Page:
King Phumiphon apparently has quietly given his approval to the military to quell any sizable student-inspired disorder.   the King is having second thoughts about his support of the student movement, in light of some of the “radical” views now expressed by several student leaders.

Despite some concern in Bangkok that the army may take advantage of the situation, there is no evidence that it would use a move against the students as a pretext to oust the civilian government. Strong measures to restrict student political activity, however, could lead to a confrontation between the army and the students. Army sensitivities are running particularly high because of student charges that army units recently burned down a village suspected of harboring Communist sympathizers in northeast Thailand.  


Republican Party chief Sirik Matak recently stated privately that he and his followers can no longer continue to work with President Lon Nol and members of his Socio-Republican Party. According to Matak, Lon Nol has “sabotaged” every attempt by the Republicans to help lead the country. Several Republican cabinet ministers have echoed Matak’s criticism, but Prime Minister Long Boret has persuaded them to remain in the cabinet.

Matak also wants to abolish the High Political Council, on which he serves. Matak believes the three-man council, supposedly the country’s ruling body, is no longer effective. He complained that it meets too infrequently and has little real work to do, since most important decisions are made before any business is referred to it. Long Boret, also a council member, reportedly shares Matak’s views. Lon Nol is aware of this and has asked them to discuss the council further and to give him a “recommendation for action”.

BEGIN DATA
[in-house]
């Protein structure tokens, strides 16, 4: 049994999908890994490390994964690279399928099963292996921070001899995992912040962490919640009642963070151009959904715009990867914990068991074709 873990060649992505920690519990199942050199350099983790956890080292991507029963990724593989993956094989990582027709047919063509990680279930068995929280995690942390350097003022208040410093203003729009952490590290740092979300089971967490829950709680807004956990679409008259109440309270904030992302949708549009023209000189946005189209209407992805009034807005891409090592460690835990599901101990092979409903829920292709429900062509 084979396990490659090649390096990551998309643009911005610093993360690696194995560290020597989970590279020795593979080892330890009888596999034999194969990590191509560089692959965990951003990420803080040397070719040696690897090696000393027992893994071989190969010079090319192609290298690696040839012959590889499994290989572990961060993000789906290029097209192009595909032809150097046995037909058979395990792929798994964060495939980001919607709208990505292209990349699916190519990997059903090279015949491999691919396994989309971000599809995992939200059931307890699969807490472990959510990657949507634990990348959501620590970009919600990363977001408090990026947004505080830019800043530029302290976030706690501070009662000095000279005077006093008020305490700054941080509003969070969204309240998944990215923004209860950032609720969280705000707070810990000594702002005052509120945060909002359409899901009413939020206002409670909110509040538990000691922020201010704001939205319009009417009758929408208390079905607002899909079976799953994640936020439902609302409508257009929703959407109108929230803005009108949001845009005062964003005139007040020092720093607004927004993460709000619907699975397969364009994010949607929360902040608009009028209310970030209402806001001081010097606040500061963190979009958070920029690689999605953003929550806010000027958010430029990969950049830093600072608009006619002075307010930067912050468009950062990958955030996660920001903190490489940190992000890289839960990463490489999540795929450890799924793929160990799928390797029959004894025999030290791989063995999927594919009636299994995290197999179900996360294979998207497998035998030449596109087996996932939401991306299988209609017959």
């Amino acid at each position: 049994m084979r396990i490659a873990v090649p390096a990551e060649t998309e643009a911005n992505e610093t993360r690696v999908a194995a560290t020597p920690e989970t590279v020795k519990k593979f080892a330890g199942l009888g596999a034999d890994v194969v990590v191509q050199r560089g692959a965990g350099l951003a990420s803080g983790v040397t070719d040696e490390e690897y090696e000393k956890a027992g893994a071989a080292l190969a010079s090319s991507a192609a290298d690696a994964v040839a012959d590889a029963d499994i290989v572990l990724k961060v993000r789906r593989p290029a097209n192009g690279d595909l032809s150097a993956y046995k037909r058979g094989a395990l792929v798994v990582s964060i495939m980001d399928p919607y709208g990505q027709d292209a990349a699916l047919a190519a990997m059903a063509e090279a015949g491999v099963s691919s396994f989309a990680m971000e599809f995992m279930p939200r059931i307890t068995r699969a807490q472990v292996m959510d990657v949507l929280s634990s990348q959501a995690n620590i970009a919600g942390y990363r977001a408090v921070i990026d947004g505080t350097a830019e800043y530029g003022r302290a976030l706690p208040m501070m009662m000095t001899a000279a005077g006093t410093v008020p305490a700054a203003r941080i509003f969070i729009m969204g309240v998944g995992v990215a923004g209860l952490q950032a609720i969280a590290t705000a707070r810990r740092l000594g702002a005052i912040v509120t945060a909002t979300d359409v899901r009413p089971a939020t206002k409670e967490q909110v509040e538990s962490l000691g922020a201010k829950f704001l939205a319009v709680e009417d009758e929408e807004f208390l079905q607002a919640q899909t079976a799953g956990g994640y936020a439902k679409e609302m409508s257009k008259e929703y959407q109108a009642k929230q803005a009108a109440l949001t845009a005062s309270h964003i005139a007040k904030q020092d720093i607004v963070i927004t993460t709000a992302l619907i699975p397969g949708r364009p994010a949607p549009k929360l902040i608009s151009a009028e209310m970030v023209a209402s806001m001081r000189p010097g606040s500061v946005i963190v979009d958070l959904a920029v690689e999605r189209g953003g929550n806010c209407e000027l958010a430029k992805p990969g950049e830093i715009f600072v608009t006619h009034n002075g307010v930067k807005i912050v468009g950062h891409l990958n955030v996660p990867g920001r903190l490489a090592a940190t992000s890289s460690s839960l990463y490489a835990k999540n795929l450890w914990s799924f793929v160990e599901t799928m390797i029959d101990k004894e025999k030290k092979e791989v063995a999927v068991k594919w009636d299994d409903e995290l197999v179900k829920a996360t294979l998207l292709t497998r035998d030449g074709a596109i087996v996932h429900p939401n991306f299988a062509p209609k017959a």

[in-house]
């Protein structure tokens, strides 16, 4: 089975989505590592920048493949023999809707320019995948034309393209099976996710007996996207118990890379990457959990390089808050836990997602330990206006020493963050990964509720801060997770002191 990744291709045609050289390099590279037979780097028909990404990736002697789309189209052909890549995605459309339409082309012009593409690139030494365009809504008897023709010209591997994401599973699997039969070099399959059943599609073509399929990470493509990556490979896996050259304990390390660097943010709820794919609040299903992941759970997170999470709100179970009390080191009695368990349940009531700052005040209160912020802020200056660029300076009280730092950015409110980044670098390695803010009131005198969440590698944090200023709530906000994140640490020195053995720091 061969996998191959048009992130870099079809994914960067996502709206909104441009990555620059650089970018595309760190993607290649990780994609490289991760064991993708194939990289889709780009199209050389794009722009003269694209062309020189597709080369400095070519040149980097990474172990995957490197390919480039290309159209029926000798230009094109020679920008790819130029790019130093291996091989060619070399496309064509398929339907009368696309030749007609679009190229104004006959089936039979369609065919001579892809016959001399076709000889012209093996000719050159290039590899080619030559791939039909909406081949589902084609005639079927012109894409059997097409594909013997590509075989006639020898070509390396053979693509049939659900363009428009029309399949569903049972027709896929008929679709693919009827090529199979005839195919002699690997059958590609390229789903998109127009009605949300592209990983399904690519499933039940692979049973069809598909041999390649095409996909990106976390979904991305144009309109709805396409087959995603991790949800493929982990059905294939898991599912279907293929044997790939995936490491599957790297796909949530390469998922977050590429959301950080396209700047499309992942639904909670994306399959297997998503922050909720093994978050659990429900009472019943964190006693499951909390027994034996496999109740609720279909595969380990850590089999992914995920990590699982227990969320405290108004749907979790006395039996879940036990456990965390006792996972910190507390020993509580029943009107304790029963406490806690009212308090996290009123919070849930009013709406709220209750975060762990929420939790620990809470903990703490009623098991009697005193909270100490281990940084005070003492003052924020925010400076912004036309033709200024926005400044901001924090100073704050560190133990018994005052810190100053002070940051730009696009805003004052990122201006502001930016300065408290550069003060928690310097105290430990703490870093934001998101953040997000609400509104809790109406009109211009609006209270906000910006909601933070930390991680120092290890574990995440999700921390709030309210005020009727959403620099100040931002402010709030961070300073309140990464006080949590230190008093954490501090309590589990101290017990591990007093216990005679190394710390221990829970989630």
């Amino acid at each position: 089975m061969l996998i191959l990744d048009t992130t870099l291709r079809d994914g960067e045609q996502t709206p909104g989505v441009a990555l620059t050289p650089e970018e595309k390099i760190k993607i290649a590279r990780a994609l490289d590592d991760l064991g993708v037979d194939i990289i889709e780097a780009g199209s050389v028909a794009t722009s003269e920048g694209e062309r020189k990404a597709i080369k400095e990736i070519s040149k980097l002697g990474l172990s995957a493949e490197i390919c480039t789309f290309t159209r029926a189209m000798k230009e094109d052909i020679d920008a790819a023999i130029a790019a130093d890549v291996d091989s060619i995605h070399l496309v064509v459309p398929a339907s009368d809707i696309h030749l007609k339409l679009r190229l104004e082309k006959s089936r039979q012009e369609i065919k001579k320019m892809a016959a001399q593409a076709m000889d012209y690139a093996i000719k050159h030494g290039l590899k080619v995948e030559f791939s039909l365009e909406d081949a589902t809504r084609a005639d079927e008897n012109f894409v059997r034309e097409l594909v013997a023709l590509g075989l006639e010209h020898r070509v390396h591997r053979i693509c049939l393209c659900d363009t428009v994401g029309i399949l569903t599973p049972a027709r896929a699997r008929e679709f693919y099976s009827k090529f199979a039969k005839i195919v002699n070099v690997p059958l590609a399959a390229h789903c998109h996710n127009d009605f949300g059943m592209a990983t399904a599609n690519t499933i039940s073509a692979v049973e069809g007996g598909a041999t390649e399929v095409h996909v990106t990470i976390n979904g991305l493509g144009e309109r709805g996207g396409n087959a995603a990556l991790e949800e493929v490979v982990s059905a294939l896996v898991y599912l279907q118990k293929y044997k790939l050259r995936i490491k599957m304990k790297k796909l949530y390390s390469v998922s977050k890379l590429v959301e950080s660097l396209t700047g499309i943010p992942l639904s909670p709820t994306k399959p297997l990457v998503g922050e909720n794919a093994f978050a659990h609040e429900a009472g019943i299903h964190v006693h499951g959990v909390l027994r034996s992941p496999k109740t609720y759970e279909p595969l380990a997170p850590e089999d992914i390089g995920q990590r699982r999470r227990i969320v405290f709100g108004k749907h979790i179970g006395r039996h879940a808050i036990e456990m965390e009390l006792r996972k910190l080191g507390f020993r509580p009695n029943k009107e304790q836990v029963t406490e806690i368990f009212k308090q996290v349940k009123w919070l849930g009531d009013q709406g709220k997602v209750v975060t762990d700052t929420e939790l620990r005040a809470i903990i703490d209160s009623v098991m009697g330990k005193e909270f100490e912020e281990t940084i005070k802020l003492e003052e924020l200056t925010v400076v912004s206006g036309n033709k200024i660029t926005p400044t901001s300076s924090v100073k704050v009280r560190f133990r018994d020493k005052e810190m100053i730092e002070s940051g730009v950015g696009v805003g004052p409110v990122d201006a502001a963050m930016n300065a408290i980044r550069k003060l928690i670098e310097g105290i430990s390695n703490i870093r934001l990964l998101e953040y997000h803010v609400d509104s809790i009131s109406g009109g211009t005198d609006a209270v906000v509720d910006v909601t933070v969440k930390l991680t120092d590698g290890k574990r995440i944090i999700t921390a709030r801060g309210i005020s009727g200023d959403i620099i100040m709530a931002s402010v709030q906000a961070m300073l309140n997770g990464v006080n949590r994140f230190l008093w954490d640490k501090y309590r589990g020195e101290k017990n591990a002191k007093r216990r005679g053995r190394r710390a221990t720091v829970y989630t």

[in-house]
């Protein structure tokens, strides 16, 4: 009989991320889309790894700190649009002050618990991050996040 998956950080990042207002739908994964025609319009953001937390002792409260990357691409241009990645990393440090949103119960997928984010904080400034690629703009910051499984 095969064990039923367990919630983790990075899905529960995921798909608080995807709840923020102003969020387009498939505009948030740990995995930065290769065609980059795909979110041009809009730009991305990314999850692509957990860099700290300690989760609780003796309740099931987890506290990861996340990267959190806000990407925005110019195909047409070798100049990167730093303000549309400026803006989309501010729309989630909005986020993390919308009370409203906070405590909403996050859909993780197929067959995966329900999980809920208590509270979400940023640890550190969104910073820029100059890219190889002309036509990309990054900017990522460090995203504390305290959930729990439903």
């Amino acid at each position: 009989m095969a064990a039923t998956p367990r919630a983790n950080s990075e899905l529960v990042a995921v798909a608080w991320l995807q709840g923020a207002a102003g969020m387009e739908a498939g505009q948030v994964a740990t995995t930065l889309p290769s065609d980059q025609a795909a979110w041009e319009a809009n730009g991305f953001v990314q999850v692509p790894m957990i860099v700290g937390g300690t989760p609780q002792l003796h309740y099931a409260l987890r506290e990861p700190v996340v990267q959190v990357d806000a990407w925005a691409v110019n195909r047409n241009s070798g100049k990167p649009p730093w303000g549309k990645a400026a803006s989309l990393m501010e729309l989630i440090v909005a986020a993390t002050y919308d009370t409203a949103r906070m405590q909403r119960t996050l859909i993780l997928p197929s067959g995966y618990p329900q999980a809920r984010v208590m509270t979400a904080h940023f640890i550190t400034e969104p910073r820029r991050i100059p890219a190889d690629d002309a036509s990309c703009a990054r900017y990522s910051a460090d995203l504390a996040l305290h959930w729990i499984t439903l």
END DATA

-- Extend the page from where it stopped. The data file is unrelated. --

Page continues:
Iraq–USSR:   the USSR has supplied FROG rockets - - unguided tactical missiles - - to Iraq. One such rocket, together with support equipment and resupply vehicles, was identified at a military installation about 45 miles south of Baghdad.  


Libya – Eastern Europe: Libya has concluded agreements with Eastern Europe which could raise its direct oil exports to that area to 140,000 barrels per day this year - - double the amount shipped in 1973. Poland and Romania signed long-term agreements with Libya this month - - and Czechoslovakia reached a five-year agreement - - to secure oil on a barter basis. Hungary and Bulgaria arranged last month for relatively small amounts of oil to be delivered this year. These shipments would represent less than 10 percent of Libya’s probable oil exports for 1974.

Romania: Romania has decided to cut back industrial growth - - now the highest in Eastern Europe - - in favor of consumer production and agriculture in its five-year plan for 1976 to 1980, now apparently being drafted. President Ceausescu, who announced this radical change from present policy in a recent interview, obviously sees a political need to improve the lot of the consumer. An economic rationale may be anticipated balance-of-payments problems caused by large imports of machinery and equipment.

This work is in the public domain in the United States because it is a work of the United States federal government (see 17 U.S.C. 105).